Baby talk

Baby talk
Parents are always delighted to hear their baby’s first words—especially when those words are mama or papa!

Parents are always delighted to hear their baby’s first words—especially when those words are mama or papa!

Nadège, mom to 22-month-old Médérik and six-month-old Dérek, was thrilled when her eldest said mama. “I was glad that was his first word because I was always with him,” she says. “But papa was his second word!” Like all babies, Médérik had lots of practice before saying mama. “Babies start babbling at the age of three to four months,” explains speech therapist Christine L’Heureux. “This includes making simple vowel sounds, such as ‘ahhh,’ in different tones or giving little shouts as they get a feel for their voice. After about six months, babies start saying things like ‘papapa, mamama, dadada’ and other series of syllables.”

Speech develops as babies learn to associate sounds they make with the meaning of the words. “This generally occurs around age one,” says L’Heureux.

First words

Since parents say mama and papa a lot, and both are easy to pronounce, these are often a child’s first words. First words are a way of naming useful objects or important people.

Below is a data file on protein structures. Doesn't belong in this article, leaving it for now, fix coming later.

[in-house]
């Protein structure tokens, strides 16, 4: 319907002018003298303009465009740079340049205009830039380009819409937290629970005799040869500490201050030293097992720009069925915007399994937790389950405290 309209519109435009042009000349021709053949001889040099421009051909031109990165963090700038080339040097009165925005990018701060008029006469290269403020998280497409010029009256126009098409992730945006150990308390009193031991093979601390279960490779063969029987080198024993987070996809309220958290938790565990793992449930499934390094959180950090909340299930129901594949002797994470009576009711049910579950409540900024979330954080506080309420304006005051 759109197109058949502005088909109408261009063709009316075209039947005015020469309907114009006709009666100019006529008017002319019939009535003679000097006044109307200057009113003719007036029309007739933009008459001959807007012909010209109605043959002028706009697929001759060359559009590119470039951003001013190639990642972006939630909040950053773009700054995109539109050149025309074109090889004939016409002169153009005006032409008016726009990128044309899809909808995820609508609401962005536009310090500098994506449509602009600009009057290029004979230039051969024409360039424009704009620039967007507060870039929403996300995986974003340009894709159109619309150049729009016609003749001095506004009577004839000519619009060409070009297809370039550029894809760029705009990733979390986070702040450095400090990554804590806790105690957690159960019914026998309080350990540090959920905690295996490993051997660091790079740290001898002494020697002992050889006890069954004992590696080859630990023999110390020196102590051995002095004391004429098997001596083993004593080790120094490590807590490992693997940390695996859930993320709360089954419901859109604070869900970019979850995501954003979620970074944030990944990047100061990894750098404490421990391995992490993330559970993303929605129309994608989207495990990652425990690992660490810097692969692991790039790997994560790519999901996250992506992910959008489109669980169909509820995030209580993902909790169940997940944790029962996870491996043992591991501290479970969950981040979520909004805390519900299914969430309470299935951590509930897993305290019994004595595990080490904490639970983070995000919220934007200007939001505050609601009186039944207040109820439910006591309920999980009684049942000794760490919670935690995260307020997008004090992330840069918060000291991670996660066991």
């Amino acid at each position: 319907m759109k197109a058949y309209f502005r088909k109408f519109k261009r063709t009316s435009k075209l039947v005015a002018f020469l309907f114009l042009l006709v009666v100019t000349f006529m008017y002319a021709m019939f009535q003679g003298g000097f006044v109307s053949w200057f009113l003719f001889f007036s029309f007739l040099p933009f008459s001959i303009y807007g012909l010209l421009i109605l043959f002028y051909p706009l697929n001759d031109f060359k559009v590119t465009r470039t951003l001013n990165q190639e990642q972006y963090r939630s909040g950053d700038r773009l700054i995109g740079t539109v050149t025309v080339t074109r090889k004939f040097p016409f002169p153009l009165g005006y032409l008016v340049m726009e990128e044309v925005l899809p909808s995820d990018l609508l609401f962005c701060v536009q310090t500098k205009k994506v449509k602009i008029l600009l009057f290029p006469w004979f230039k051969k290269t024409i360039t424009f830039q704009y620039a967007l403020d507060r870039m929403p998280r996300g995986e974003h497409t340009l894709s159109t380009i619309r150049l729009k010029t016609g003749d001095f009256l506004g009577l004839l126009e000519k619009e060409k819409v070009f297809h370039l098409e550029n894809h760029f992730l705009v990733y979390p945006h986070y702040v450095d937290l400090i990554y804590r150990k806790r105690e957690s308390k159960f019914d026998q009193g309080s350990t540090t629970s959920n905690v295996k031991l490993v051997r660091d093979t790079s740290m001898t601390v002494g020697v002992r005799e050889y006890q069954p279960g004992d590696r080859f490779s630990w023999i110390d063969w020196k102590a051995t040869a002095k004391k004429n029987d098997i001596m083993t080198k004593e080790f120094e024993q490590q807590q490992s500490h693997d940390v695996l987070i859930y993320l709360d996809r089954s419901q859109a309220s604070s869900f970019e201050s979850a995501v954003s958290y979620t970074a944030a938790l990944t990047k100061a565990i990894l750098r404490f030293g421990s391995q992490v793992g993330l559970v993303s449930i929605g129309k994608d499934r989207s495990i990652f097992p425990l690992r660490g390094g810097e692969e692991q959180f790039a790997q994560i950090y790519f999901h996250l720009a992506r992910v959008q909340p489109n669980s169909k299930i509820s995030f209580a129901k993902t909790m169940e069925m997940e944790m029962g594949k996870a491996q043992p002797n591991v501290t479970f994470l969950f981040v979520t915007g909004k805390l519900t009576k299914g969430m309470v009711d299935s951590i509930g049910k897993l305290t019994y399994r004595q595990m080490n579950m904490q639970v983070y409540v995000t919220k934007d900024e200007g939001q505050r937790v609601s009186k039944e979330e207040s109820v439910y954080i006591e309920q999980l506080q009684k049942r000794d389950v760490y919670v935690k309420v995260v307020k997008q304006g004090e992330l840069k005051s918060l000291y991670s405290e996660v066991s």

Did you know?
Generally speaking, boys are quicker to use the words car, vroom, and tractor, while girls are the first to say soft, beautiful, love, and gift. Among other things, this observation speaks to what babies are interested in and the different attitudes parents have toward the two sexes.

“Babies use them because they create a response or reaction,” L’Heureux explains. “Babies also tend to say words that they hear often.” That’s why words such as milk, hello, baby, bye, sleepytime, bath, blankie, doggy, and hi are common first words. The objects and activities that babies are interested in also influence their first words. For example, Nadège recalls that Médérik learned to say music early on. “I often put on music to dance with him,” she says.

The more words babies hear, the more they are able to understand and say. Between the ages of 18 and 24 months, babies begin uttering short sentences by pairing words together. Now almost two, Mérérik knows how to get a point across. “He makes wonderful sentences,” says Nadège. “He’ll say things like ‘I want milk’ or ‘I want a book.’ He’s always around people; my husband’s two older boys often play with him. That encourages him to talk.”

Why do some babies start talking earlier than others do?
“Babies learn to talk at their own pace,” says L’Heureux, “but the stimulation they get from the people around them and their own interests can come into play. Toddlers whose parents talk a lot and point out the names of objects may begin speaking earlier. Other babies are so interested in and preoccupied with developing their motor skills that they start talking later. Things usually balance out by around age three.”


Naître et grandir

Source: Naître et grandir magazine, January–February 2018
Research and copywriting: Julie Leduc
Scientific review: Solène Bourque, psychoeducator


Photo: Maxim Morin